Monday Mission #44

I talked recently to my cousin, who is a surveyor for the BLM out of Rock Springs Wyoming, about how his job has changed over the last couple of years. He is further to the right on the political spectrum, but told me rigid ideology combined with a lack of experience in Washington DC has turned every action into a battle. In the past, when there was an honest attempt to hear all sides of an issue, the level of confrontation was lower. Now it all ends up in the courts and nothing gets done. His point of view probably reflects that of a lot of the career people working in the field. They know their jobs but corrupt political appointees at the helm of federal agencies make those jobs difficult. No wonder good people are leaving. It may take a decade or more to repair the damage.

In any case, our battle with the industry cronies in charge of our federal government continues this week with a couple of issues whose comment deadlines are soon.

The first is to roll back regulations put in place after the Deepwater Horizon disaster in the Gulf of Mexico. On April 20, 2010 an uncontrollable blowout led to an explosion that killed 11 of the crew and ignited a fireball visible 40 miles away. The rig sank, leaving the well gushing open on the seabed and resulting in the largest oil spill in US history. The cause was a failure of the blowout preventer. Since then safety equipment has been subject to inspection by an independent group set up for that purpose and drillers are also required to test equipment periodically. The proposed revisions would allow companies to arrange for their own certification of shutoff and shutdown devices and reduce maintenance and reporting requirements. That is putting a lot of trust in an industry which has been known to cut corners. You can read the full description of the changes and comment here. https://www.regulations.gov/document?D=BSEE-2018-0002-0001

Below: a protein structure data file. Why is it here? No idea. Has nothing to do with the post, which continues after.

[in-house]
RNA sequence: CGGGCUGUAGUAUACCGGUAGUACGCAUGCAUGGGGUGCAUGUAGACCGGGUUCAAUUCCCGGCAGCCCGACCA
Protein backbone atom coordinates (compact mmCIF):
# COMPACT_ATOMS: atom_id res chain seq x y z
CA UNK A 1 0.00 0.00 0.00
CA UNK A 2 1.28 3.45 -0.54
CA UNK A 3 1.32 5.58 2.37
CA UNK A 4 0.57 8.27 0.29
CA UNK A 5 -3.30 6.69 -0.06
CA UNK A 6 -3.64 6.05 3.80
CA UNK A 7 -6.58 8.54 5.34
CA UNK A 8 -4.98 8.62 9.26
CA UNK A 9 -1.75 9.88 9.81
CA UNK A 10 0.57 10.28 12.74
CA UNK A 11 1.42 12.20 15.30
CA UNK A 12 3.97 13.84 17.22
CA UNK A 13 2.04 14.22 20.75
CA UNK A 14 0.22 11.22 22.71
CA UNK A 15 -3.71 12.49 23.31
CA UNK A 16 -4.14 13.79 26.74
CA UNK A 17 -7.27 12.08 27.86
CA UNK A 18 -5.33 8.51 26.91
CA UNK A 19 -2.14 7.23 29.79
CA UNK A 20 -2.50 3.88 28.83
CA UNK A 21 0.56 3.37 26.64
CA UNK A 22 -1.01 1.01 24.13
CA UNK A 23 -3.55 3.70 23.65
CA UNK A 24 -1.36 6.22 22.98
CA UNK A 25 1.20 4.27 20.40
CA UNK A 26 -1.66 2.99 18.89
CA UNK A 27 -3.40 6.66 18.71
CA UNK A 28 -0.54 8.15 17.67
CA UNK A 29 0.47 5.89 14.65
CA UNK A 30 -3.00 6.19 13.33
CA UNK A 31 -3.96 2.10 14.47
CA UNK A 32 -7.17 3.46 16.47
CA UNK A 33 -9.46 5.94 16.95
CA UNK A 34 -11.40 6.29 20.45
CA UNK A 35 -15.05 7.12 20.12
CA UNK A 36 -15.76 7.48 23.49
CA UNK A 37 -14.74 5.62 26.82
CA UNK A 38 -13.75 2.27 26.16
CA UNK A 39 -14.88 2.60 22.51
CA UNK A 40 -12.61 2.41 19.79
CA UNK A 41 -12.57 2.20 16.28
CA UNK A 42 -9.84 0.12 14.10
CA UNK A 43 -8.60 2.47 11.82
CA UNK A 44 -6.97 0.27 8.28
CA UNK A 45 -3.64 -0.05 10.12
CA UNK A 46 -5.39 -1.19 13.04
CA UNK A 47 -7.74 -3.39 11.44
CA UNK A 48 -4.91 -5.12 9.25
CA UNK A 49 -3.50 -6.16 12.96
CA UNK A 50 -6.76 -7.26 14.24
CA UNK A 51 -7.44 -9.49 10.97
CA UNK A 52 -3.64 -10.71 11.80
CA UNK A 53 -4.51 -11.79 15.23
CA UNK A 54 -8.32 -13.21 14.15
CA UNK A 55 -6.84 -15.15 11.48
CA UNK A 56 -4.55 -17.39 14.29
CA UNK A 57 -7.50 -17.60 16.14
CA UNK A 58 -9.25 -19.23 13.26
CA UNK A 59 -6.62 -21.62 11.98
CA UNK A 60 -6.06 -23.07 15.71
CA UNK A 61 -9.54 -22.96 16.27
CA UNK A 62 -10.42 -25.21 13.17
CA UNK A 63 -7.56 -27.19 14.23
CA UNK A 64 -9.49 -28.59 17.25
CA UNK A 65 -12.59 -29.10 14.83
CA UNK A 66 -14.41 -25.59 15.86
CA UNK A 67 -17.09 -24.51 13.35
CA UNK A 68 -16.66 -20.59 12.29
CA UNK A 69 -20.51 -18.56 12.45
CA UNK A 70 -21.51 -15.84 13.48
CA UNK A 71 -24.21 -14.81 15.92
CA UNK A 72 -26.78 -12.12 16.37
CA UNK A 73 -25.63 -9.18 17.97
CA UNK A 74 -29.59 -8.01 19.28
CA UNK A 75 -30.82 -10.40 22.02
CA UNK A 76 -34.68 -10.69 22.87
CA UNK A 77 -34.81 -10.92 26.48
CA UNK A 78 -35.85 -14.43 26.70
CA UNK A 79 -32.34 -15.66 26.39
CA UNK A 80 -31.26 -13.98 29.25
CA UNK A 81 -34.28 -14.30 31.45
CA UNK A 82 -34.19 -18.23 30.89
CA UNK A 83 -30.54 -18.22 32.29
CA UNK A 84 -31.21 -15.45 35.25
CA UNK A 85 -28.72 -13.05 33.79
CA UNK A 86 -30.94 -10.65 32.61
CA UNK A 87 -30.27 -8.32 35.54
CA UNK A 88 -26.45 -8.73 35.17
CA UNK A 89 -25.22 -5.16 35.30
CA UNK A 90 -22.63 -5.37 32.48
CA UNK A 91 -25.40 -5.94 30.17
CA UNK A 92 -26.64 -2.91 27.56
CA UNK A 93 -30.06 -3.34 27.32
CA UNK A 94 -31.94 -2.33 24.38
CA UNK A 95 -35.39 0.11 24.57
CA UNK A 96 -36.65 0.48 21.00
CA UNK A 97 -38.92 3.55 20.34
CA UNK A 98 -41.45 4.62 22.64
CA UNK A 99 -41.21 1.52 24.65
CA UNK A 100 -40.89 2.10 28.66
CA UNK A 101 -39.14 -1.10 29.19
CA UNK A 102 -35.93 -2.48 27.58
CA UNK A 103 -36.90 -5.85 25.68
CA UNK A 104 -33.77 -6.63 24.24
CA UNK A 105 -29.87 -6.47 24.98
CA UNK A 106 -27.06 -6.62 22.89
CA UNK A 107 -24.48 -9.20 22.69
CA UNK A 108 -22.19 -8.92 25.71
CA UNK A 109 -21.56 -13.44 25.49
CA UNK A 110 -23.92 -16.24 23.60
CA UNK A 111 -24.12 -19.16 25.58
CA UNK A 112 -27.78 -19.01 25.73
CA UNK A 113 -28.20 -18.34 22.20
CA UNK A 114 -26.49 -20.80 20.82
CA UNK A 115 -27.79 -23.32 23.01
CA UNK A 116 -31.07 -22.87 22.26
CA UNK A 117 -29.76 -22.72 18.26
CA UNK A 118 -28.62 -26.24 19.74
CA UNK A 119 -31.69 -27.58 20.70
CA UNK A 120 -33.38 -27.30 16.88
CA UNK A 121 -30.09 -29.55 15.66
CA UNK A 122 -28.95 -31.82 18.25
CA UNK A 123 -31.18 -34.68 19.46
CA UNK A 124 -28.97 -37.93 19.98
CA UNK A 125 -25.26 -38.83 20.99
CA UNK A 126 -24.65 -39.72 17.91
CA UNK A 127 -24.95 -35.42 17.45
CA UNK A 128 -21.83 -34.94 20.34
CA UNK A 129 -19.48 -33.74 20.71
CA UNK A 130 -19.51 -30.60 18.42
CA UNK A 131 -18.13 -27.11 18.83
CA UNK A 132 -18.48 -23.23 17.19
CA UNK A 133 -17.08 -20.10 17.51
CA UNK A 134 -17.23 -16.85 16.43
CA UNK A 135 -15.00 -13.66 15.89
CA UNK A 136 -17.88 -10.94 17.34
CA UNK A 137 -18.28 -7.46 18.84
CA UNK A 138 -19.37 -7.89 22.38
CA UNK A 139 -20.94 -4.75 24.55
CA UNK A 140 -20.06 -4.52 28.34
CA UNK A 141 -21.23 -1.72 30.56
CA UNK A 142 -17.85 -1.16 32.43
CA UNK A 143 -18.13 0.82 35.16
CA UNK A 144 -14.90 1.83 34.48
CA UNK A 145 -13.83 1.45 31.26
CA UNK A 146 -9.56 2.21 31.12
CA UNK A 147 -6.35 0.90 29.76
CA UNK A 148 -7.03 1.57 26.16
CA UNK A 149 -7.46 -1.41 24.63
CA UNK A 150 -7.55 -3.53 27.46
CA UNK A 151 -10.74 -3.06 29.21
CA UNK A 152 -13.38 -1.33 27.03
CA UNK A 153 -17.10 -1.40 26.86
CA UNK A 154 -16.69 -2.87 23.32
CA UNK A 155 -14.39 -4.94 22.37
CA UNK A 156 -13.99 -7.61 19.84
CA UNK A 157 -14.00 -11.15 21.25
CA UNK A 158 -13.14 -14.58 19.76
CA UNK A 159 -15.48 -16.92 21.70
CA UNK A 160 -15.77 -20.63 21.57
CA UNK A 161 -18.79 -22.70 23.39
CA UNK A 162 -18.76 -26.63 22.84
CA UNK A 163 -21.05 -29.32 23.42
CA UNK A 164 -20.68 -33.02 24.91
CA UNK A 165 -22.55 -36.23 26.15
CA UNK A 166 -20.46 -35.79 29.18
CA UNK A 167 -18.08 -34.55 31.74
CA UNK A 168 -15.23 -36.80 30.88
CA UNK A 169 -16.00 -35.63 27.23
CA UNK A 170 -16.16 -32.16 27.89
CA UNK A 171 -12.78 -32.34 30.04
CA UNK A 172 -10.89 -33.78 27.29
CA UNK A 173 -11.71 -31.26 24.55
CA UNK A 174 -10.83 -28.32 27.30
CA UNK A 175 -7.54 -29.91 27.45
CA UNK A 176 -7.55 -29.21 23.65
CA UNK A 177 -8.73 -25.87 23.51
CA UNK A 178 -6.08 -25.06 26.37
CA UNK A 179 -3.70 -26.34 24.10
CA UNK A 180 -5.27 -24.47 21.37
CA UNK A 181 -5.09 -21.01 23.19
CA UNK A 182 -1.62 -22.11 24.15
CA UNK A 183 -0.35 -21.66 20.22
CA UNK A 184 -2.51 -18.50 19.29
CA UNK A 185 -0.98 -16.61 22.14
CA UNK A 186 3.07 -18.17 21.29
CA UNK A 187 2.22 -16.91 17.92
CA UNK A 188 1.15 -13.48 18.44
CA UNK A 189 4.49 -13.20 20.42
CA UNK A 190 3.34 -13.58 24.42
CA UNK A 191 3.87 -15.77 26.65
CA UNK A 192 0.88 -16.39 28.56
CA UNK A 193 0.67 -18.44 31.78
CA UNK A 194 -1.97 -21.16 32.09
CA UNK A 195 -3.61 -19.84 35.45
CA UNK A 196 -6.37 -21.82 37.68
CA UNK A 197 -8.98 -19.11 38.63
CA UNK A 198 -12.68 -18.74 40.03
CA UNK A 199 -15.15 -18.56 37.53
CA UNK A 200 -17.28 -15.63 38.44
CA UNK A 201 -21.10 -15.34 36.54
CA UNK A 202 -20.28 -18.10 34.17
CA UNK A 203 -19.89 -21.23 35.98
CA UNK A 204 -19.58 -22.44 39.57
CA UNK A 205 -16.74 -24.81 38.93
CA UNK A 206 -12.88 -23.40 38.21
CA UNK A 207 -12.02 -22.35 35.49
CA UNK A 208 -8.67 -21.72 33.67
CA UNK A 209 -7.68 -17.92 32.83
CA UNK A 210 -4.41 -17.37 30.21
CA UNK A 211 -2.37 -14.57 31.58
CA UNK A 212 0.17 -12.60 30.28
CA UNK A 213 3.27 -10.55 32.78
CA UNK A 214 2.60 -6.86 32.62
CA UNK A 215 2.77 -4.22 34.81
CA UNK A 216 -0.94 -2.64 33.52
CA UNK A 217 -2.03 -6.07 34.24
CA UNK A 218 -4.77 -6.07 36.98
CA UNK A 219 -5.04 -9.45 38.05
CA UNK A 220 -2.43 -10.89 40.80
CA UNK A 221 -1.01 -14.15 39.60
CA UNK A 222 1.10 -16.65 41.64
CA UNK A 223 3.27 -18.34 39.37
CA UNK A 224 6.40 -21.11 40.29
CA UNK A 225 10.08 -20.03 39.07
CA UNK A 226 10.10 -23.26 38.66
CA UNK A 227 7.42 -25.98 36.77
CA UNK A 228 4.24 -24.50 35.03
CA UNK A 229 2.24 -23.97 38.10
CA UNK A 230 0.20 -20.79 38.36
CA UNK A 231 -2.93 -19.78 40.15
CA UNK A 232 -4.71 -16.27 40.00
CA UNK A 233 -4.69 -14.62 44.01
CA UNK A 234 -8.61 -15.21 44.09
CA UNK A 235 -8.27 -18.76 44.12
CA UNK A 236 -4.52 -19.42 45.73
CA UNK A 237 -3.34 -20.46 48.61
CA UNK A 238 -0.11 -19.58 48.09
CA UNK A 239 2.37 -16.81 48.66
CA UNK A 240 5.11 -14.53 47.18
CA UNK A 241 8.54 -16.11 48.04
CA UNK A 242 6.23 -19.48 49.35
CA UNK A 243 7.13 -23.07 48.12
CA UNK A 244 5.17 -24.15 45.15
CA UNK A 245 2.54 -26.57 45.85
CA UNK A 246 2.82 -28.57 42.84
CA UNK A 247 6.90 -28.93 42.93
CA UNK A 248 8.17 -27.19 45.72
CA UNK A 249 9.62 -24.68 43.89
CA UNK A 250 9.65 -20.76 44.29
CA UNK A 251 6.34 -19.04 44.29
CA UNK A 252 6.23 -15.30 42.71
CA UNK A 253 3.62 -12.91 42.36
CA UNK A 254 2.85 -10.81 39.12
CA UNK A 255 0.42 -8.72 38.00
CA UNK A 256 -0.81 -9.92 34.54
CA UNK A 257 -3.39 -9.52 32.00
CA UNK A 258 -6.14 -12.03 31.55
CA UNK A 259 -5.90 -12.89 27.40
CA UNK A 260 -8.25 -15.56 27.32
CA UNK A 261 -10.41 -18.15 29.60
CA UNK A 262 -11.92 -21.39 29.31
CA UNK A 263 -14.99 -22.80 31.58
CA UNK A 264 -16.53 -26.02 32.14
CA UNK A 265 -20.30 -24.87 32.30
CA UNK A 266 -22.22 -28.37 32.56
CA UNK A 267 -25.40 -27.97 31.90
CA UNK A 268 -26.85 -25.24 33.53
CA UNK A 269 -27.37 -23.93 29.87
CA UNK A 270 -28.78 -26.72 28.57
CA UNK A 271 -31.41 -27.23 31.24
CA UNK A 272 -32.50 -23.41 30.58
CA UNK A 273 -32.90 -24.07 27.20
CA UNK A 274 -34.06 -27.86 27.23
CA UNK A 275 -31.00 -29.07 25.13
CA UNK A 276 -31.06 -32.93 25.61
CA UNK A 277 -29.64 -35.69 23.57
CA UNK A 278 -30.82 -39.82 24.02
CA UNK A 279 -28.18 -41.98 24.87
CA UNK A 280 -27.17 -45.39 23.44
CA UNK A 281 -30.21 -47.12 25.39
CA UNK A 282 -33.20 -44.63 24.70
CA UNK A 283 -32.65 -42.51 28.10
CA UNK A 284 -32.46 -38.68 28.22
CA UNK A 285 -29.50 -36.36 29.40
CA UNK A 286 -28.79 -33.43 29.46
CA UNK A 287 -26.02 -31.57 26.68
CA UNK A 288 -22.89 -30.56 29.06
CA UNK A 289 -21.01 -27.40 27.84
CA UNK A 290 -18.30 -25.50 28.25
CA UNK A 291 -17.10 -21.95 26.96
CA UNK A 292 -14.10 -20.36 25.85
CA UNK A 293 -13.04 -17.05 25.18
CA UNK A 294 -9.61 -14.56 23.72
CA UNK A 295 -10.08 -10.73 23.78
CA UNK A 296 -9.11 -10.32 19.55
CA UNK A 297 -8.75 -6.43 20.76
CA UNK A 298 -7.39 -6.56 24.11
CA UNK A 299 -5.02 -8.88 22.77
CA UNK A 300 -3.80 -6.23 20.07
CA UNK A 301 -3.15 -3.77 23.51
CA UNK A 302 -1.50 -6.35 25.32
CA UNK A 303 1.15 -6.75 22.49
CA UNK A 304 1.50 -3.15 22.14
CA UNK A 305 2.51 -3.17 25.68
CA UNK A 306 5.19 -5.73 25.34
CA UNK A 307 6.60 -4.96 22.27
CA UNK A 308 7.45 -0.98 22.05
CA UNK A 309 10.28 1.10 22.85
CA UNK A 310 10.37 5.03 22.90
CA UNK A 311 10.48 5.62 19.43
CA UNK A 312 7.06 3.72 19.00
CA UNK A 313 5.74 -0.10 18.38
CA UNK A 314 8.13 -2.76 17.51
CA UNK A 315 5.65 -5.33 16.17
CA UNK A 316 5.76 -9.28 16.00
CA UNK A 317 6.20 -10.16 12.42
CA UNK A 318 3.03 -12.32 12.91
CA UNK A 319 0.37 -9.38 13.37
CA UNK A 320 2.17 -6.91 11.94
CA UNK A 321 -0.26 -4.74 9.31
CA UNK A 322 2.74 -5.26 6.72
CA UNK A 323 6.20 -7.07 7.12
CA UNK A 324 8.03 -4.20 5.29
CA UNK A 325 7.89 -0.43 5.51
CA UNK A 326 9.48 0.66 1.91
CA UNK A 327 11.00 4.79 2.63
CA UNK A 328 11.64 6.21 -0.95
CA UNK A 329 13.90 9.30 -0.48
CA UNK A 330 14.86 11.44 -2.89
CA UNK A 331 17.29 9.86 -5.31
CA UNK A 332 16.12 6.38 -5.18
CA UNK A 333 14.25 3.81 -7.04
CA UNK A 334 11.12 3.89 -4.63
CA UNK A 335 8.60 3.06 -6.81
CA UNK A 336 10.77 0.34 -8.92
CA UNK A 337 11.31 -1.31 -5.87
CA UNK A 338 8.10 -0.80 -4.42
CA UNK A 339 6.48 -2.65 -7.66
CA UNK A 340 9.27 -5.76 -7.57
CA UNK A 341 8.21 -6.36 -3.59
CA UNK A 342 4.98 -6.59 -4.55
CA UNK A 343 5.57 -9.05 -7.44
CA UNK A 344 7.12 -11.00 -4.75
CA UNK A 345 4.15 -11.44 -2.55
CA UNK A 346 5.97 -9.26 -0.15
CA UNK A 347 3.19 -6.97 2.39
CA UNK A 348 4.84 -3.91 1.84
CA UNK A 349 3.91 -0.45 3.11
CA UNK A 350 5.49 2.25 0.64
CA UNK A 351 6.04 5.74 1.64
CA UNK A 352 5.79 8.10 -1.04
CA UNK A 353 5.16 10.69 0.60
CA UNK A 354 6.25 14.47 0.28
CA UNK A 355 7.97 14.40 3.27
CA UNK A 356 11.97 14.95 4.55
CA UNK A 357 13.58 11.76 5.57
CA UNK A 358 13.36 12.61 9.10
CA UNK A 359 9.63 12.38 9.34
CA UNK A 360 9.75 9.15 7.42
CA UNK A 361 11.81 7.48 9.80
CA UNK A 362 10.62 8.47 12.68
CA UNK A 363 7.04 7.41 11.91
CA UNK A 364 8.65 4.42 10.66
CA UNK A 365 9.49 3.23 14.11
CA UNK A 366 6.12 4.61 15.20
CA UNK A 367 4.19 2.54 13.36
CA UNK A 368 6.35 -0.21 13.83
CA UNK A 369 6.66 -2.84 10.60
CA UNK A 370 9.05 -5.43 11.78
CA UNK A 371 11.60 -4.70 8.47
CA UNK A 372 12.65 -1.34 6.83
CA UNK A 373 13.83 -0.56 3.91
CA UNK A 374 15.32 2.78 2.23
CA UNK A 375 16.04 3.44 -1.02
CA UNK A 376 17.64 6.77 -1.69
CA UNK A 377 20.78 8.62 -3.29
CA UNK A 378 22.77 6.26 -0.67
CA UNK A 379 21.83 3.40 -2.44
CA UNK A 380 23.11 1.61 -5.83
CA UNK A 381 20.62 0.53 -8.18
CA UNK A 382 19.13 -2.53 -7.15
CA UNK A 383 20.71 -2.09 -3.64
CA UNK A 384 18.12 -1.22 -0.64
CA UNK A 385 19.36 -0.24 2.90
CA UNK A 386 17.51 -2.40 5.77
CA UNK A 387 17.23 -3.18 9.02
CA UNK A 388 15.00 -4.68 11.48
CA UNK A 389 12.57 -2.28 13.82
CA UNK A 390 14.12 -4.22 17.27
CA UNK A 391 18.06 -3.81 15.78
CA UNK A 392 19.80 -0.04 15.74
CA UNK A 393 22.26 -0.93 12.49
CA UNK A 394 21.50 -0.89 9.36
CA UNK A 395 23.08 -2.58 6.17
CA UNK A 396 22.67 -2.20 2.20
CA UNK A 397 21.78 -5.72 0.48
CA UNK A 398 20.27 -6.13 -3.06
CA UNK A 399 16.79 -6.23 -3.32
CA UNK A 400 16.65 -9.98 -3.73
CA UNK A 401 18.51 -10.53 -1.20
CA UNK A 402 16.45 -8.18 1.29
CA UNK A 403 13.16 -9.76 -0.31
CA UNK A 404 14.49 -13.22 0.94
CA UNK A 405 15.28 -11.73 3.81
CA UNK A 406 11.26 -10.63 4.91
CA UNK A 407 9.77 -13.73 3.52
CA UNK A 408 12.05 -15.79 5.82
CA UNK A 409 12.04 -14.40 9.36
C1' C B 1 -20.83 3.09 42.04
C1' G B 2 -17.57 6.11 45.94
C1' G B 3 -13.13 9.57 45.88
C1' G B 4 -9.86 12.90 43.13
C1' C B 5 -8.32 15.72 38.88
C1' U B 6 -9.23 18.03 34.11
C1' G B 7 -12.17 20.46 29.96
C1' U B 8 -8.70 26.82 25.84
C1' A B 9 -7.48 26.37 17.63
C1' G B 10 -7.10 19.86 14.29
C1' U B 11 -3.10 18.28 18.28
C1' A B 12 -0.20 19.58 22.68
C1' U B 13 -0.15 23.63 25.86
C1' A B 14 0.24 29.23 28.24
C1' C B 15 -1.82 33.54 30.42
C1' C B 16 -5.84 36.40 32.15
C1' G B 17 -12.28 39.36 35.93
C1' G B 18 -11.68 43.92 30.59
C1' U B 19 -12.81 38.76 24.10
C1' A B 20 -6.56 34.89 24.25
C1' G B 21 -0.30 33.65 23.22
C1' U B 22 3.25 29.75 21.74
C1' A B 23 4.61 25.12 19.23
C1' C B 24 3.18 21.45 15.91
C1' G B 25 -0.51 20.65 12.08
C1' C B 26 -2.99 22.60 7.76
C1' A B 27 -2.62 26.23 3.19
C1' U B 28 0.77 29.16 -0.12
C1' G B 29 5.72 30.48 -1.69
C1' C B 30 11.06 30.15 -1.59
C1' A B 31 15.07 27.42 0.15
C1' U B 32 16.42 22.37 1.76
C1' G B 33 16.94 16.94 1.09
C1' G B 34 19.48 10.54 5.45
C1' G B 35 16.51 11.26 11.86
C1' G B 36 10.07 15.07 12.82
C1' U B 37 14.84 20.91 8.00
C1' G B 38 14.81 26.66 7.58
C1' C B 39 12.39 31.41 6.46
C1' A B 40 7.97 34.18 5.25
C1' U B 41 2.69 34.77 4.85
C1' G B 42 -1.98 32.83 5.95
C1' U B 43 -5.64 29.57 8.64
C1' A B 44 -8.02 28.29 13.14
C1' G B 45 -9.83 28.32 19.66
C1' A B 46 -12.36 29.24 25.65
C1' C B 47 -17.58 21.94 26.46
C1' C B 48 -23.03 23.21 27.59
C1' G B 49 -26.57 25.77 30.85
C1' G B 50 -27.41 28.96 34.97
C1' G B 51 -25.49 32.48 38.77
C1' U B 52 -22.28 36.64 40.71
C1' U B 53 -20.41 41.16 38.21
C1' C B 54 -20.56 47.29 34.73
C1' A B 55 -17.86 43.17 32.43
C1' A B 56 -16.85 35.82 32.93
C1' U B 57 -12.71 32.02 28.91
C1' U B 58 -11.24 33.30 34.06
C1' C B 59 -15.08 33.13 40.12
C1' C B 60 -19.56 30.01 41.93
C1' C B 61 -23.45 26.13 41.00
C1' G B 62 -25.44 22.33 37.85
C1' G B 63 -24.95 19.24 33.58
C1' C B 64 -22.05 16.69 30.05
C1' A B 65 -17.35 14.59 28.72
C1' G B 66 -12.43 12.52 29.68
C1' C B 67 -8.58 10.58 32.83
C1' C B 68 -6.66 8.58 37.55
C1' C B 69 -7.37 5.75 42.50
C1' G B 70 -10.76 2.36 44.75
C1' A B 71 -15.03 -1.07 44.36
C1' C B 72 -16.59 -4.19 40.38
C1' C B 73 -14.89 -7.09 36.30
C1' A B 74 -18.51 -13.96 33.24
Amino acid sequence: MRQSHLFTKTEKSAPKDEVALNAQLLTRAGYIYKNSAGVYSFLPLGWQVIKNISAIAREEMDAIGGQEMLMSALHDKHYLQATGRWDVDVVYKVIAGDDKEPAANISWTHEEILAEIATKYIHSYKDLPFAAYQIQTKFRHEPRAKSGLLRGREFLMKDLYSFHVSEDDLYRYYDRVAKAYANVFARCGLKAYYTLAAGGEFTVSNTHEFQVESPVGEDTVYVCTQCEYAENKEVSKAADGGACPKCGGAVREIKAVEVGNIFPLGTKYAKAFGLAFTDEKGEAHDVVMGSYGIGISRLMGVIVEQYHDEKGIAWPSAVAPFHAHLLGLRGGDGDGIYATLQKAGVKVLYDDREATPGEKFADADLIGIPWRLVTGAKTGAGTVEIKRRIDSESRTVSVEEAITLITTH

Actually, the deadline for comment on this one is Monday, I just realized. The FDA has considered setting maximum nicotine levels for tobacco products. So far a lot of the comment has been opposed. I’d argue there is no minimum level at which nicotine is not addictive and it is a public health issue. Let’s set some standards. Perhaps it will be easier to quit with lower levels and people will not be as likely to end up lifelong addicts. Your comments can be added here. https://www.regulations.gov/document?D=FDA-2017-N-6189-0001

There are several events coming up soon and we also need to begin to organize for the fall. The November elections are critical.

Tomorrow is a hearing on oversight of the private prison system. That is at the Roundhouse, Room 307, from 1:00 to 4:00 pm.

The annual meeting of the Jemez Mountains Electric Co-op is on Sunday, the 22nd of July up at the picnic grounds in La Cueva. I think our plan will be to meet and carpool as we did last year. This is an opportunity to show our support for renewable energy and urge a new direction for the Co-op. We will send out more details this week.

The much-discussed Lawn Party is now scheduled for the 29th of July here in Lower San Pedro. It should be a lot of fun. It probably will go from 3:00 to 6:00.

In the meantime, keep up the good work. United We Stand.

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